The opinion of the court was delivered by: Carolyn K. Delaney United States Magistrate Judge
Petitioner is a state prisoner proceeding pro se with an application for writ of habeas corpus under 28 U.S.C. § 2254. The parties have consented to the magistrate judge's jurisdiction under 28 U.S.C. § 636(c).
Respondent has filed a motion to dismiss, arguing that two of the first amended petition's claims are unexhausted, rendering it a "mixed" petition and therefore subject to dismissal. Petitioner responded with a request that he be allowed to stay this action while he returns to state court with his unexhausted claims. On April 13, 2012, the court ordered petitioner to state whether he wanted to avail himself of the "stay and abey" procedure allowed for mixed petitions under Rhines v. Weber, 544 U.S. 269 (1995), or whether he wanted to follow the procedure given in Kelly v. Small, 315 F.3d 1063 (9th Cir. 2003). Under the Rhines procedure, petitioner would attempt to show good cause for failing to exhaust all of his claims and, if successful, would be allowed to return to state court while this action is stayed. Under Kelly, petitioner would not have to show good cause, but he would be allowed to file a second amended petition that contained only his exhausted claims.
Petitioner has confused the issue somewhat with separate filings, one that follows Rhines and one that follows Kelly. First, on April 26, 2012, he submitted an explanation for why he did not exhaust all of his claims, essentially attempting to show good cause, as allowed under Rhines. Petitioner has not met the good cause requirement of Rhines: he explains that his appellate attorney advised him to file a habeas action after his direct appeal ended, and that the habeas action could include issues not raised on appeal. Presumably his attorney was referring to the state habeas process, which allows a convicted defendant to argue issues that have not been preserved in the trial record and were therefore not argued on appeal. Whatever the case, petitioner's explanation fails to demonstrate why all of the claims in the instant federal petition have not been exhausted. Petitioner's misunderstanding of his attorney's counsel or performance does not, as a general matter, qualify as "good cause" in this context. See Wooten v. Kirkland, 540 F.3d 1019, 1024 (9th Cir. 2008) (ruling that petitioner's claim that he was "under the impression" that his counsel had raised all the issues before the state court of appeal did not constitute good cause for failure to exhaust).
In his attempt to show good cause for failing to exhaust all of his claims, petitioner included a recent order from the Superior Court of Sacramento County as evidence that he had now exhausted every claim he wishes to present in this court. See Response at 4-7 (Docket No. 16). Then, on May 14, 2012, nineteen days after submitting his statement of good cause under Rhines, petitioner filed a second amended petition purporting to contain only exhausted claims, as allowed under Kelly. It appears, though, that petitioner has presented his unexhausted claims only to the Superior Court of Sacramento County and has not prosecuted them to a final decision by the California Supreme Court, which is the only state court that can exhaust a habeas claim. Therefore, the second amended petition is not fully exhausted: it contains all of the claims that petitioner "mixed" in his first amended petition.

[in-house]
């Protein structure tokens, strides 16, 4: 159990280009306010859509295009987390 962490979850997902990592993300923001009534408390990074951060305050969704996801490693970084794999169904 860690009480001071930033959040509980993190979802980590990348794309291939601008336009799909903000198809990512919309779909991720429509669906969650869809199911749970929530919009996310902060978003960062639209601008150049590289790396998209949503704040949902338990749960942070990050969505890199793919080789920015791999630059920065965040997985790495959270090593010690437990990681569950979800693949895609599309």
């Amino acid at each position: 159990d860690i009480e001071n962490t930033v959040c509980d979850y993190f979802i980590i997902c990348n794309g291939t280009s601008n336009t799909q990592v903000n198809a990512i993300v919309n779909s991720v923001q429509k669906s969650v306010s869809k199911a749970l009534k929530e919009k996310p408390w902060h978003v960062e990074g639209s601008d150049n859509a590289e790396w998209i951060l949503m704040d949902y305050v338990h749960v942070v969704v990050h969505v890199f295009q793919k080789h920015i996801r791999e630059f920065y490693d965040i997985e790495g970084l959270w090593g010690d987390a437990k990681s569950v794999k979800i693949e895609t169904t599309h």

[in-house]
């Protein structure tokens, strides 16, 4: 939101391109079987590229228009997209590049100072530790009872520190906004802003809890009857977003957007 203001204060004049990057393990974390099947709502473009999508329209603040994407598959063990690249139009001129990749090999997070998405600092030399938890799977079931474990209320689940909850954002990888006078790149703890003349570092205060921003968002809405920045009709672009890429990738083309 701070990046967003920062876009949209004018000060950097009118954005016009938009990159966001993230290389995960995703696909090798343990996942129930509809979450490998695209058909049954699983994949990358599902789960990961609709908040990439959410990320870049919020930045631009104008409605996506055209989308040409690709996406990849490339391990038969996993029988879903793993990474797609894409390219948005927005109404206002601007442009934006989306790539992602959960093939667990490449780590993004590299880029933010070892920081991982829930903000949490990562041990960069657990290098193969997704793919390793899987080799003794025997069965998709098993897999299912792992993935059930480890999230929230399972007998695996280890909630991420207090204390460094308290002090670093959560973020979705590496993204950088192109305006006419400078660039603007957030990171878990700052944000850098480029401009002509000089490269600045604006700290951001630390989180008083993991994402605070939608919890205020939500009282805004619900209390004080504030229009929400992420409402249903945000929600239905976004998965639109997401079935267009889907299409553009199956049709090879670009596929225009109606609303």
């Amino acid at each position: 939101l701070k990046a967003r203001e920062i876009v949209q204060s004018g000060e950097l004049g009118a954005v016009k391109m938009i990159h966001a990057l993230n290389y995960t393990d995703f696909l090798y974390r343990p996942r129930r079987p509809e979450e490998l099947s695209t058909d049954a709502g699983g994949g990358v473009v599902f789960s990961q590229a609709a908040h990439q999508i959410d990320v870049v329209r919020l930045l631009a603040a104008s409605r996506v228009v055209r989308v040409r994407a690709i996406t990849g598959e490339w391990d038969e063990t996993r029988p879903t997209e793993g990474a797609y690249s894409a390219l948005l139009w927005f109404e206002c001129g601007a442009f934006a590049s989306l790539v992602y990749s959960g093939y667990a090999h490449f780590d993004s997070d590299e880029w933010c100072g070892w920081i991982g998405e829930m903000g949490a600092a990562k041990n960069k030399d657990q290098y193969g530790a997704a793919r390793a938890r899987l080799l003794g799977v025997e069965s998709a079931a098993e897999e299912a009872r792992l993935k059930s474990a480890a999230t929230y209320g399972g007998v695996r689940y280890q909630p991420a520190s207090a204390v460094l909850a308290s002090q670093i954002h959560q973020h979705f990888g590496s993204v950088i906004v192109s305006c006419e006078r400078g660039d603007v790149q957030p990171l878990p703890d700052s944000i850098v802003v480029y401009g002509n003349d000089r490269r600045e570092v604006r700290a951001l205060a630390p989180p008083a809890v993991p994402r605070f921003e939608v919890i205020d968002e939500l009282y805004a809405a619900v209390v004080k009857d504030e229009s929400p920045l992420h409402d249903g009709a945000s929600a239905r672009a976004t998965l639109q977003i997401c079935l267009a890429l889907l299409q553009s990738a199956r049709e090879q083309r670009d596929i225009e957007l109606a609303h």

The court is left, then, with no basis on which to stay the petition under Rhines or Kelly. Petitioner has not shown good cause, and the second amended petition remains "mixed," with two exhausted claims and two unexhausted claims. The only course left is dismissal, "leaving the prisoner with the choice of returning to state court to exhaust his claims or of amending or resubmitting the habeas petition to present only exhausted claims to the district court." Rose v. Lundy, 455 U.S. 509, 510 (1982). The motion to dismiss will be granted with leave to amend, and petitioner will have thirty days in which to file a third amended petition that contains only exhausted habeas claims. Petitioner's attempt to re-submit any claims that he has not already exhausted may result in an order of dismissal of the third amended petition in its entirety.
Finally, petitioner has requested the appointment of counsel. There currently exists no absolute right to appointment of counsel in habeas proceedings. See Nevius v. Sumner, 105 F.3d 453, 460 (9th Cir. 1996). However, 18 U.S.C. § 3006A authorizes the appointment of counsel at any stage of the case "if the interests of justice so require." See Rule 8(c), Fed. R. Governing § 2254 Cases. In the present case, the court does not find that the interests of justice would be served by the appointment of counsel at the present time.
Accordingly, IT IS HEREBY ORDERED that:
1. The motion to dismiss (Docket No. 12) is granted, with leave to amend. Petitioner has thirty days in which to file a third amended petition containing only exhausted claims.
2. The motion for a stay (Docket No. 13) is denied.
3. The motion for appointment of counsel (Docket No. 13) is denied.
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